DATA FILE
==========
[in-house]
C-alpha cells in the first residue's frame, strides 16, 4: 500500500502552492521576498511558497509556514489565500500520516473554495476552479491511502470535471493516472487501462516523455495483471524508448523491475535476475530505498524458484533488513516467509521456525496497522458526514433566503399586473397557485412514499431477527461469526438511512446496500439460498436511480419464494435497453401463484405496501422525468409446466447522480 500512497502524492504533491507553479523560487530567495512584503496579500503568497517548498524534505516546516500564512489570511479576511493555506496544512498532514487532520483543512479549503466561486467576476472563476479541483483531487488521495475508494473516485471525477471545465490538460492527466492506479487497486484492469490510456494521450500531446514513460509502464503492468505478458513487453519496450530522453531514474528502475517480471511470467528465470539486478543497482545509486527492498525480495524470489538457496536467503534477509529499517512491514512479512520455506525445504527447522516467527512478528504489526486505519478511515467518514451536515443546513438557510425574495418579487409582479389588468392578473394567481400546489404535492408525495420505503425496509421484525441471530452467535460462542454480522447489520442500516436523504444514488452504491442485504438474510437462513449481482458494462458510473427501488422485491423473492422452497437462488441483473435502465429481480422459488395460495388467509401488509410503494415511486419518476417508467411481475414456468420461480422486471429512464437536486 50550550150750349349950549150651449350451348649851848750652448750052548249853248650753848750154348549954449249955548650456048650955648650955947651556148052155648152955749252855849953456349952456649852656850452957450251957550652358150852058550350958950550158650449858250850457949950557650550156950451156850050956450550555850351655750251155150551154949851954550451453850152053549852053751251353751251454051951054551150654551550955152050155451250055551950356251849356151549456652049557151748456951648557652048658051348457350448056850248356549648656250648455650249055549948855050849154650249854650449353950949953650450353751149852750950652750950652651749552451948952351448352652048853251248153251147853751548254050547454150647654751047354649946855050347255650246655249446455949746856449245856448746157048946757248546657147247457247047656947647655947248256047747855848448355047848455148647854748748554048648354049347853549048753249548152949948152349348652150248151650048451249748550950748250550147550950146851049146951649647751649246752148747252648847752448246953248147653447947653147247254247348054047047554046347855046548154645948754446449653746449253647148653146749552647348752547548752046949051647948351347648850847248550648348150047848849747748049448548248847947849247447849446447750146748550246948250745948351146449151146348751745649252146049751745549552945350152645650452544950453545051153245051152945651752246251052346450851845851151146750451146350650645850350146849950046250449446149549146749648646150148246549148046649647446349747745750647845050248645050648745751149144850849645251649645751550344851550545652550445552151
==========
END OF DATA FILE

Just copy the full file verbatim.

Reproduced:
[in-house]
C-alpha cells in the first residue's frame, strides 16, 4: 500500500502552492521576498511558497509556514489565500500520516473554495476552479491511502470535471493516472487501462516523455495483471524508448523491475535476475530505498524458484533488513516467509521456525496497522458526514433566503399586473397557485412514499431477527461469526438511512446496500439460498436511480419464494435497453401463484405496501422525468409446466447522480 500512497502524492504533491507553479523560487530567495512584503496579500503568497517548498524534505516546516500564512489570511479576511493555506496544512498532514487532520483543512479549503466561486467576476472563476479541483483531487488521495475508494473516485471525477471545465490538460492527466492506479487497486484492469490510456494521450500531446514513460509502464503492468505478458513487453519496450530522453531514474528502475517480471511470467528465470539486478543497482545509486527492498525480495524470489538457496536467503534477509529499517512491514512479512520455506525445504527447522516467527512478528504489526486505519478511515467518514451536515443546513438557510425574495418579487409582479389588468392578473394567481400546489404535492408525495420505503425496509421484525441471530452467535460462542454480522447489520442500516436523504444514488452504491442485504438474510437462513449481482458494462458510473427501488422485491423473492422452497437462488441483473435502465429481480422459488395460495388467509401488509410503494415511486419518476417508467411481475414456468420461480422486471429512464437536486 50550550150750349349950549150651449350451348649851848750652448750052548249853248650753848750154348549954449249955548650456048650955648650955947651556148052155648152955749252855849953456349952456649852656850452957450251957550652358150852058550350958950550158650449858250850457949950557650550156950451156850050956450550555850351655750251155150551154949851954550451453850152053549852053751251353751251454051951054551150654551550955152050155451250055551950356251849356151549456652049557151748456951648557652048658051348457350448056850248356549648656250648455650249055549948855050849154650249854650449353950949953650450353751149852750950652750950652651749552451948952351448352652048853251248153251147853751548254050547454150647654751047354649946855050347255650246655249446455949746856449245856448746157048946757248546657147247457247047656947647655947248256047747855848448355047848455148647854748748554048648354049347853549048753249548152949948152349348652150248151650048451249748550950748250550147550950146851049146951649647751649246752148747252648847752448246953248147653447947653147247254247348054047047554046347855046548154645948754446449653746449253647148653146749552647348752547548752046949051647948351347648850847248550648348150047848849747748049448548248847947849247447849446447750146748550246948250745948351146449151146348751745649252146049751745549552945350152645650452544950453545051153245051152945651752246251052346450851845851151146750451146350650645850350146849950046250449446149549146749648646150148246549148046649647446349747745750647845050248645050648745751149144850849645251649645751550344851550545652550445552151